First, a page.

Lady Carmichael


I came to Glasgow University in 1986, having left school from fifth year.  That hadn’t initially been my intention, but I had put in an application, unsure whether it would be accepted, as my 17th birthday wasn’t until after the start of the university term.  I was accepted, I won a bursary, and I achieved the higher results needed, so it seemed to make sense to leave school. 

In retrospect, I think I was very young, and not particularly confident, streetwise or mature.  The extent of my academic engagement varied.  I started well, and ended reasonably well, but in the middle was fairly comprehensively distracted by other interests, particularly music.  I played keyboards, not very well, in a blues band.

A particularly cherished part of my life as a student was studying comparative law with Dr (latterly Professor) Esin Örücü.  At that time a law student could take the majority of her honours courses in the same subject area.  Comparative law offered the opportunity to go abroad for four weeks at the start of the senior honours year.  A small group of us went to Erasmus University in Rotterdam for a week, and then worked in law firms in Rotterdam and Amsterdam for another three weeks.  Our task was to write a dissertation in relation to how the practice of the lawyers we worked with was relevant to European integration.   It was my first ever trip abroad.  It was exciting and inspiring, and a great bonding experience for the students involved.   

I was aware of the possibility of a career at the Bar at an early stage.  What crystallised my intentions were visits to the Law Faculty by Clerks of the Faculty of Advocates.  They brought with them junior advocates who were able to speak about life at the Bar both formally and also informally, over a glass of wine.  Simpson and Marwick WS offered me a Bar traineeship – one year of training in a solicitor’s office, rather than the two required for qualification as a solicitor – and I moved to Edinburgh in 1991 to take that up.  The traineeship was ideal for someone wishing to become an advocate.  Simpson and Marwick introduced trainees to appearance work in the small claims court from the very start of their traineeships, and provided many opportunities to attend the Court of Session to instruct counsel.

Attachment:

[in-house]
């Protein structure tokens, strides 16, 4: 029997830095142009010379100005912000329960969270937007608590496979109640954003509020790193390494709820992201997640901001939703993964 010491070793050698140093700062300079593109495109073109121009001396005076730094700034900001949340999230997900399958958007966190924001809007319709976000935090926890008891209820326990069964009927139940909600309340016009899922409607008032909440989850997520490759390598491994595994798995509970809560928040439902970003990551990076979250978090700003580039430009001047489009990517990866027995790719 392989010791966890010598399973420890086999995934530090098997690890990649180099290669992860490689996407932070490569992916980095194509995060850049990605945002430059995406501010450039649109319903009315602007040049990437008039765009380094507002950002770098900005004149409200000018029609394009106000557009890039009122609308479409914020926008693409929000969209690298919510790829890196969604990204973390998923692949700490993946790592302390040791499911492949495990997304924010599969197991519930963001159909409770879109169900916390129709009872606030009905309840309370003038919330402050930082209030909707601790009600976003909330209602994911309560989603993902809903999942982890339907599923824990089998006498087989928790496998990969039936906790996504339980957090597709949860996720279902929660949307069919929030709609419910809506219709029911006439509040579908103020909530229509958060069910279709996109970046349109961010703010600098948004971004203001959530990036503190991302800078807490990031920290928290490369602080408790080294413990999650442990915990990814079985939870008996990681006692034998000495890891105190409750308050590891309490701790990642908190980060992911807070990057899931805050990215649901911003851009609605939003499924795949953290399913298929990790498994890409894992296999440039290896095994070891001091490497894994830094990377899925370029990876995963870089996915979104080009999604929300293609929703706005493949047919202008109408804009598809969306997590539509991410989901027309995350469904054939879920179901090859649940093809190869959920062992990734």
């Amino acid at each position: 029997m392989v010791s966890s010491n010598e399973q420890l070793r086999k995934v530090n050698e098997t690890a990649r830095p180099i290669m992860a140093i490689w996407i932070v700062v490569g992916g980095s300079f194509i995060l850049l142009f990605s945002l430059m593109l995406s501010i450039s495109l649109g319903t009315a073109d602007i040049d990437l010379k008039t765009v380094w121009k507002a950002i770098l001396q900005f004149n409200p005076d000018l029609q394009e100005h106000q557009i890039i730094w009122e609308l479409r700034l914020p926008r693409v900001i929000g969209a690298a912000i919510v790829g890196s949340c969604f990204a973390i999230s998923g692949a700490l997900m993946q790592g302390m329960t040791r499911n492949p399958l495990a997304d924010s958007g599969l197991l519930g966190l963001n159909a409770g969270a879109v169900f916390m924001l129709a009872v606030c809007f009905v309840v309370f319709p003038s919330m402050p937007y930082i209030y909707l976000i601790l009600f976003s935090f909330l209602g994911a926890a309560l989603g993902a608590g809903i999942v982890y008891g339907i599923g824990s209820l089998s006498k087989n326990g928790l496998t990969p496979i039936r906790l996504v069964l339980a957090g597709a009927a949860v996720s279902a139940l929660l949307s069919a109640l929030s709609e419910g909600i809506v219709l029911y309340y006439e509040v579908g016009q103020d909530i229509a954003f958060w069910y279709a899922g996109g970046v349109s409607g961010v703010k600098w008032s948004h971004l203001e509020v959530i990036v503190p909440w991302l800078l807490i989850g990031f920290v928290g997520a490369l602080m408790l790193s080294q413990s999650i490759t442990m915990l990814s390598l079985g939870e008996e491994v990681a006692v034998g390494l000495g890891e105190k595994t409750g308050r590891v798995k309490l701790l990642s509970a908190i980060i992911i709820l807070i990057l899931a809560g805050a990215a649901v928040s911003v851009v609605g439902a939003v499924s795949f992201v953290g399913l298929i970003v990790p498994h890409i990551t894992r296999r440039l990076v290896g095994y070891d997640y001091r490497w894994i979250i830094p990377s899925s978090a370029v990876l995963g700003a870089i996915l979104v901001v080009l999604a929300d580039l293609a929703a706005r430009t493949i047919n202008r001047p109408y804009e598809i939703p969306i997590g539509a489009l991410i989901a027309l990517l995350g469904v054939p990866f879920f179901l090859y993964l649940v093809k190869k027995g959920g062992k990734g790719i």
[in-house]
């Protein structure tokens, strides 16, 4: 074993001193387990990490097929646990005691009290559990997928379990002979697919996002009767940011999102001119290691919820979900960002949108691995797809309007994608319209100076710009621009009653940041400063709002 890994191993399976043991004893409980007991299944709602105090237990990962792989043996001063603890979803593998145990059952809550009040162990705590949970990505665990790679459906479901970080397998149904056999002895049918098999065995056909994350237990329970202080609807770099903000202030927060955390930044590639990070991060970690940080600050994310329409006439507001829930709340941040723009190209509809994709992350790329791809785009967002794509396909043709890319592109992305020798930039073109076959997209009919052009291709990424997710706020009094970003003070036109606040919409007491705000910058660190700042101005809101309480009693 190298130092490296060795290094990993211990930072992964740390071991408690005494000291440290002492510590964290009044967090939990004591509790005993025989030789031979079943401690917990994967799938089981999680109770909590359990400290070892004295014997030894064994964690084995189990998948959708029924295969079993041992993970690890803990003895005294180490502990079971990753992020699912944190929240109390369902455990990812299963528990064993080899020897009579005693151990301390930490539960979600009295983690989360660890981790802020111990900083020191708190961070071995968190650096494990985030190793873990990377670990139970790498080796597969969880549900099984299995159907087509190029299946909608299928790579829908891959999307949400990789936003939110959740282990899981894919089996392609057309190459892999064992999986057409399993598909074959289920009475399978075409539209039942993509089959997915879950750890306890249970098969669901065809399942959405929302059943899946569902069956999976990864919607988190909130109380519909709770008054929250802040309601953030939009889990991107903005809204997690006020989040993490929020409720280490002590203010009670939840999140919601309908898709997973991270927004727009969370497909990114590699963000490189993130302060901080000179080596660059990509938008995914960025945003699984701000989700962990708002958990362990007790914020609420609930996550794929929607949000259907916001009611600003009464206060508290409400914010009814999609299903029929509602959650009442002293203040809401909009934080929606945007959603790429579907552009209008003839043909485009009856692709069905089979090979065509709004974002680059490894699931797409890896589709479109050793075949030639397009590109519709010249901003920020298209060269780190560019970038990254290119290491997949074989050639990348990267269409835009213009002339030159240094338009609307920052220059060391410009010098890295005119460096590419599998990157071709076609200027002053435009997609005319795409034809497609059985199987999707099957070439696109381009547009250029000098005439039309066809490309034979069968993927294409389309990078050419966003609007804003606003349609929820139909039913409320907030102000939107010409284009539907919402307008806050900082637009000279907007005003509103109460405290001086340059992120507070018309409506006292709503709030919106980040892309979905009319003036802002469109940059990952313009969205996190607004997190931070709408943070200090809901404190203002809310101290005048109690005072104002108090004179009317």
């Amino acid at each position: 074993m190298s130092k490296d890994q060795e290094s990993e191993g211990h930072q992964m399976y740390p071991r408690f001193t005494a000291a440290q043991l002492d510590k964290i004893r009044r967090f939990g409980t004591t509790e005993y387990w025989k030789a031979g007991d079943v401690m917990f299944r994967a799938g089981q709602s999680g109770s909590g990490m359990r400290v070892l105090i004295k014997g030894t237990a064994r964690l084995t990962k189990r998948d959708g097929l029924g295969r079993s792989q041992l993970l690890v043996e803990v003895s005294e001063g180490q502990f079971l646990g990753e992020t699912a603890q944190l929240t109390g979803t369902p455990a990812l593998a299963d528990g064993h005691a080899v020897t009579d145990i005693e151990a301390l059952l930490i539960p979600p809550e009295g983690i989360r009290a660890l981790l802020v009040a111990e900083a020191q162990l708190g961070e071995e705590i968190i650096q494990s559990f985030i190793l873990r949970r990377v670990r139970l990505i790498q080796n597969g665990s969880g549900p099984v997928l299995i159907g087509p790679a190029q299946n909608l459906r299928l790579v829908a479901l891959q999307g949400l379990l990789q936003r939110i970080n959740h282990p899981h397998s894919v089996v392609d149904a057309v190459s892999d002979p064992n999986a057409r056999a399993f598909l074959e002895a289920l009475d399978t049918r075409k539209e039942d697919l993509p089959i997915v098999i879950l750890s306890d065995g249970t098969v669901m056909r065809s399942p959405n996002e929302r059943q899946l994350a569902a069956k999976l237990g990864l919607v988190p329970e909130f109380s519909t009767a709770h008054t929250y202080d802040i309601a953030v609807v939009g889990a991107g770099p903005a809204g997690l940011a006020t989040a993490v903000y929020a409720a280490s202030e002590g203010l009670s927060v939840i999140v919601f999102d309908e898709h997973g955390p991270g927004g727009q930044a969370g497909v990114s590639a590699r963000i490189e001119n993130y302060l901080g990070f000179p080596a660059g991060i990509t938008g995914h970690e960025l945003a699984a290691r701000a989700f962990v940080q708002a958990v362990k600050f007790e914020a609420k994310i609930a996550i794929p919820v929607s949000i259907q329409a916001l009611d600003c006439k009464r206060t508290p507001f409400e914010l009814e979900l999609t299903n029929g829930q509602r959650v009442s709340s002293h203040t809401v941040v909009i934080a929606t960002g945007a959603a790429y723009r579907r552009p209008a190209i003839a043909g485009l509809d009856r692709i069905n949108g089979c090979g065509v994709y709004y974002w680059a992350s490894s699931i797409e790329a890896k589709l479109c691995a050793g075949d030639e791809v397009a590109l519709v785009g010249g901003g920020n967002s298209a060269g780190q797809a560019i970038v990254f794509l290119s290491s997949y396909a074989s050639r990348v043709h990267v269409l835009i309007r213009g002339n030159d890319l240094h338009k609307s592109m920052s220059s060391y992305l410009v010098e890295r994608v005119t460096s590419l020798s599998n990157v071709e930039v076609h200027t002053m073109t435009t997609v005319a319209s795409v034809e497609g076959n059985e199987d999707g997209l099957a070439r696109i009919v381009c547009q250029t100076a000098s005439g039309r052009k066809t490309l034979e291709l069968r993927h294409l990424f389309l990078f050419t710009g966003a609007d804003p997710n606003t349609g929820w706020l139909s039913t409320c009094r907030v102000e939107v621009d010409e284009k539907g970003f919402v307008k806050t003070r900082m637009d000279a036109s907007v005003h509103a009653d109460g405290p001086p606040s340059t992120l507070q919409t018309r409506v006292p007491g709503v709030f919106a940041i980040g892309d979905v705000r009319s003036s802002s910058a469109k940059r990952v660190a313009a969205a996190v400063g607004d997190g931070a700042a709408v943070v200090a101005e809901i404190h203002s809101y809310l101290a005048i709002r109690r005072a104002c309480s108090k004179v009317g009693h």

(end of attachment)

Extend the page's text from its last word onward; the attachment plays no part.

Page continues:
Devilling, or pupillage, the specialist training over several months to become an advocate, in those days consisted only of time spent with devilmasters.  I was fortunate that Peter Anderson of Simpson and Marwick suggested I should ask John Baird (later Sheriff Baird) to be my devilmaster.  He was a very good and supportive teacher.